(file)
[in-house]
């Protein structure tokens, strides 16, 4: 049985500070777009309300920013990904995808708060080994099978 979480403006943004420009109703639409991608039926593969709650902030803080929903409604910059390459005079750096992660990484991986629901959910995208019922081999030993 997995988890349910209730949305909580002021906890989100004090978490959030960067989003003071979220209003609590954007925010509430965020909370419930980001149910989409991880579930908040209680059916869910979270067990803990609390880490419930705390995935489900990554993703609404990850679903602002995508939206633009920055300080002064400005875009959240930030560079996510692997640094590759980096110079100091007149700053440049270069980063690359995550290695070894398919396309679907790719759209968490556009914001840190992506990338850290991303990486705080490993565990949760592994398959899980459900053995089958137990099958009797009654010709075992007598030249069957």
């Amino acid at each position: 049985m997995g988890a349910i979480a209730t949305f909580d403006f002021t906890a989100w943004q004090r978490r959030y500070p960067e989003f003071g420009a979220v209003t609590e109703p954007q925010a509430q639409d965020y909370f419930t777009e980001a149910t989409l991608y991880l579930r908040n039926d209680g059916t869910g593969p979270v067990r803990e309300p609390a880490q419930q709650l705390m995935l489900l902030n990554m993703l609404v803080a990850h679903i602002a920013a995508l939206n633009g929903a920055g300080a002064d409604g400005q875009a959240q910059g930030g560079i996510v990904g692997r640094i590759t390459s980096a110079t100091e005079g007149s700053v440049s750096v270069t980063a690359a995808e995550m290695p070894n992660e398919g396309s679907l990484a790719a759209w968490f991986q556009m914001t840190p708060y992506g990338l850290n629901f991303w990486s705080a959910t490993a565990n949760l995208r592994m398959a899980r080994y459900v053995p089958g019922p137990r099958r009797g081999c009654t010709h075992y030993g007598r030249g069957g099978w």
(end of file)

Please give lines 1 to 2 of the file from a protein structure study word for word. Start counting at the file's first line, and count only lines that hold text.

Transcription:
[in-house]
């Protein structure tokens, strides 16, 4: 049985500070777009309300920013990904995808708060080994099978 979480403006943004420009109703639409991608039926593969709650902030803080929903409604910059390459005079750096992660990484991986629901959910995208019922081999030993 997995988890349910209730949305909580002021906890989100004090978490959030960067989003003071979220209003609590954007925010509430965020909370419930980001149910989409991880579930908040209680059916869910979270067990803990609390880490419930705390995935489900990554993703609404990850679903602002995508939206633009920055300080002064400005875009959240930030560079996510692997640094590759980096110079100091007149700053440049270069980063690359995550290695070894398919396309679907790719759209968490556009914001840190992506990338850290991303990486705080490993565990949760592994398959899980459900053995089958137990099958009797009654010709075992007598030249069957």